Structure Your Global Team for Innovation

Harvard Business Review

Many firms struggle to exploit the innovation potential of their global networks. That's partly because they manage global projects like traditional ones. But single-location projects draw on a reservoir or shared tacit knowledge and trust that global projects lack. Here are three ways to set up and manage global innovation for success: 1. Companies that are smart about global innovation create an explicit role for senior executives in their projects.

Structure Your Global Team for Innovation

Harvard Business Review

Many firms struggle to exploit the innovation potential of their global networks. That's partly because they manage global projects like traditional ones. But single-location projects draw on a reservoir or shared tacit knowledge and trust that global projects lack. Here are three ways to set up and manage global innovation for success: 1. Companies that are smart about global innovation create an explicit role for senior executives in their projects.

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Even in a Digital World, Globalization Is Not Inevitable

Harvard Business

globalization is seen as a political hot potato rather than a hot ticket to prosperity. This populist backlash reminds us that the rewards of globalization are not evenly distributed, and as a result there has been some questioning of the idea that borders should be open to trade — as well as concerns about what might happen instead. Despite this shift, a significant number of experts continue to believe in the virtually unlimited potential of globalization.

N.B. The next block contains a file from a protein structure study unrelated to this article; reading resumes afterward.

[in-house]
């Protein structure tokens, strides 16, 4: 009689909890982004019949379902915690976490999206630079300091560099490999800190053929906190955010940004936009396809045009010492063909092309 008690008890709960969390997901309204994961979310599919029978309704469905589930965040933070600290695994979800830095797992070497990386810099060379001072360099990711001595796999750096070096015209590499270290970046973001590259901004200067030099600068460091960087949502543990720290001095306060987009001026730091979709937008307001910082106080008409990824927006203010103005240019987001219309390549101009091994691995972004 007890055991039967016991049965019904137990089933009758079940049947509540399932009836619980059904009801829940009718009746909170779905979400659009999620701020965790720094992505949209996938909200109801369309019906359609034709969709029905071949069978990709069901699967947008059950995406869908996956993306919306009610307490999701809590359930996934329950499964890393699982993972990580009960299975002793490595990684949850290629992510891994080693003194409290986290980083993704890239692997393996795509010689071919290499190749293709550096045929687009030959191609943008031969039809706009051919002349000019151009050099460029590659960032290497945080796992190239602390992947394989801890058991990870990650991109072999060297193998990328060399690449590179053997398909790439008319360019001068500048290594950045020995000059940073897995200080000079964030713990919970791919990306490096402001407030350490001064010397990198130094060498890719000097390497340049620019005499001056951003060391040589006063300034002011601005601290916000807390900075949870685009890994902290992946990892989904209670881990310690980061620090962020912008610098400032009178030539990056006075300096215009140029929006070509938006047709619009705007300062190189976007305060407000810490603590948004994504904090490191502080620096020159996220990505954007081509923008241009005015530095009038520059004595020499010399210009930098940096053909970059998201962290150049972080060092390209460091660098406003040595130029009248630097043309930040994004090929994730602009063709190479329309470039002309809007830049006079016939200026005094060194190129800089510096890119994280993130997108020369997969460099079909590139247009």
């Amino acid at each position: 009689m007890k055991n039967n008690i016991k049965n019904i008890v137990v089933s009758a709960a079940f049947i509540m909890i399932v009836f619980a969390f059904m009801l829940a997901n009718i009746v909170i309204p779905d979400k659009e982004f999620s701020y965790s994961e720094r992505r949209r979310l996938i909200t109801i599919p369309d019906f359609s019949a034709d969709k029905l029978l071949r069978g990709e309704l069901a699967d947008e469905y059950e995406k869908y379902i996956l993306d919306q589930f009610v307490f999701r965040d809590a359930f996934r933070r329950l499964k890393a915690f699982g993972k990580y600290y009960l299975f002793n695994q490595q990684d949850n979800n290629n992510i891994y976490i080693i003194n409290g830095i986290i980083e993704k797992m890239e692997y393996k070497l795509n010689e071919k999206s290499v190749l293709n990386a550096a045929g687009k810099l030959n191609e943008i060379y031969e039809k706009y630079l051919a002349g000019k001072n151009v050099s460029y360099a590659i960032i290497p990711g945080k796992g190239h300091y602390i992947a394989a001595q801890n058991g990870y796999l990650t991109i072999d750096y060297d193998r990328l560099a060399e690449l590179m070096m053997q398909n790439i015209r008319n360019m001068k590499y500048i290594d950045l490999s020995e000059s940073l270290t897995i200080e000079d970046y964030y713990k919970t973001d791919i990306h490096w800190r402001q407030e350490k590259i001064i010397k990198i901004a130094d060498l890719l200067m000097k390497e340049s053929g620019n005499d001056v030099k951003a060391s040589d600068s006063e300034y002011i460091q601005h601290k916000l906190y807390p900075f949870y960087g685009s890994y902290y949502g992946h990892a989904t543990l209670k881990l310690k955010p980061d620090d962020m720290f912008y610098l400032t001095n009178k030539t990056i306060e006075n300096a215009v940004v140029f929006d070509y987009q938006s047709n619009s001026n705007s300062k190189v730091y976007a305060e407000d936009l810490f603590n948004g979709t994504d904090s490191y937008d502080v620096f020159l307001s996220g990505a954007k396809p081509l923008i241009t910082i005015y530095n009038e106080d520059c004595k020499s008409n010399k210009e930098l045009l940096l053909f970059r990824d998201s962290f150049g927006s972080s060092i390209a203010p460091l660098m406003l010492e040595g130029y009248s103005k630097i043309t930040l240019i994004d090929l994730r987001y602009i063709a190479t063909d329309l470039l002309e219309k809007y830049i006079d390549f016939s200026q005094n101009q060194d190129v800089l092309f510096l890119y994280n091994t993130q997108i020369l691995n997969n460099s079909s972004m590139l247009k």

How to Successfully Work Across Countries, Languages, and Cultures

Harvard Business

According to a recent McKinsey Global Institute report , the number of people in the global labor force will reach 3.5 The result is likely to be intensified global competition for talent. My five-year study of the global workforce at Rakuten, the Japan-based e-commerce powerhouse, gave me a close-up look at what will drive success for this new type of global worker. Prior to 2010, Rakuten had been a multilingual global company. Photo by Christine Roy.

How Corporate HQ Can Get More from Innovation Outposts

Harvard Business

Setting up innovation outposts in global technology clusters, such as Silicon Valley, Boston, and Tel Aviv, is highly popular among Fortune 500 corporations. Most of the absorbed knowledge — local contacts and relationships, intelligence, insights, and so on — left with them. The tacit knowledge should be codified and shared through formal processes and protocols to avoid the risk that valuable information absorbed by the outpost doesn’t reach the mothership.

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Your Whole Company Needs to Be Distinctive, Not Just Your Product

Harvard Business

But we are also regularly reminded of the lack of true differentiation in most mainstream global companies — and of the opportunities they are thus squandering. The heart of differentiation therefore is your company’s ability to develop and promote distinctive products, services, and branded experiences on a consistent basis. Large companies found themselves competing against a much larger group of rivals, and a more global group, than ever before.

IAM 44